Sorry for the rambling mess of a post, but this whole issue just touched a massive nerve for me.
posted by sammy at 9:59 PM on February 26, 2002


When I looked into the whole "obvious" issue of

INTAKE - NEED = OVERAGE (turned to fat)

I thought it was that simple. But, there is an implication here -- that the human body will take the energy it needs to survive off the top, and leave the rest behind. However, there are conditions in which the body, upon starting digestion, suddenly dumps insulin into the blood stream. The short circuit basically change the equation to

INTAKE - FAT STORE = OVERAGE (used to survive).

That is -- people with this condition tend to store fat, and if there is anything left to burn they use that, or go back to fat stores and attempt to keep the energy out of fat long enough to burn. These people get fat, get fatter, and there is no lower threshhold for which diet will cause a change.

For them, they need medical treatments to adjust the insulin levels in their blood. Problem is, this hormonal cascade is not fully understood, so it isn't yet possible to prevent it at the source. Other issues (in women) of this cascade are problems ovulating, and mood disorders.

None of this is caused by not exercising, or poor diet. As you can see, it is possible to do everything right, and live inside a faulty organism. And, the worst thing is this -- you cannot tell by looking at a person if they are broken biologically, or lazy, or an overeater. Assumptions you make, then, mark your own bigotry and prejudice. Like mine.... I still think that exercise is the key, but at least I understand the issue is bigger than I knew.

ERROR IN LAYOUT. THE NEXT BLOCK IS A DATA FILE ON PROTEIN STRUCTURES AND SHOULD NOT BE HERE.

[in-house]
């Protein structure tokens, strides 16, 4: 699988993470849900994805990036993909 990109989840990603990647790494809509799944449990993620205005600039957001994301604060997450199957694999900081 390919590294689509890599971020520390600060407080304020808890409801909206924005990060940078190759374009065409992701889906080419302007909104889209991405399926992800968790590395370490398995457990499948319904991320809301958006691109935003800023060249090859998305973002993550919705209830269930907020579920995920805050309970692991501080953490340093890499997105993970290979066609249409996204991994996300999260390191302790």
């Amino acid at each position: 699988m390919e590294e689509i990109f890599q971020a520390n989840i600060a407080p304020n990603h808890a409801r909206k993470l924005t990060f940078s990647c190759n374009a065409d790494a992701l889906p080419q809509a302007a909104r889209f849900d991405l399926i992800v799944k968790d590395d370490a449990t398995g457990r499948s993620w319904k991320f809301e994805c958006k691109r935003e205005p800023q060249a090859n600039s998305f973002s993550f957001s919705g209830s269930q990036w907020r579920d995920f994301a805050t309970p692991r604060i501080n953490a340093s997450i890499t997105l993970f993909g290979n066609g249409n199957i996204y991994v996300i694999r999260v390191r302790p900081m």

posted by dwivian at 7:46 AM on February 27, 2002


BMI is a statistical abstract that was used to make sense of demographic data, primarily because height and weight are among the few statistics consistently collected by doctors while a patient is living and pathologists postmortem. Most of the BMI studies I've seen have relied on intensive data mining of existing databases.

Statistical abstracts however can be misleading when you look at context. For a similar statistical abstract you can look at median income. Median income across the United States can be useful for comparing long-term trends. However median income alone is not very useful to answer the question of "do I make enough money?" Median income in depressed Patoka County, Indiana will buy you a large house on five acres, and a tiny apartment in Manhattan.
posted by KirkJobSluder at 9:11 AM on February 27, 2002


dwivian: It's even more complicated than how you explained it. Some people are predisposed to burn energy instead of storing it as fat, but exercise, an increase in muscle, and a high-fiber diet can change that. Please see my post above on this subject.
posted by bingo at 11:27 AM on February 27, 2002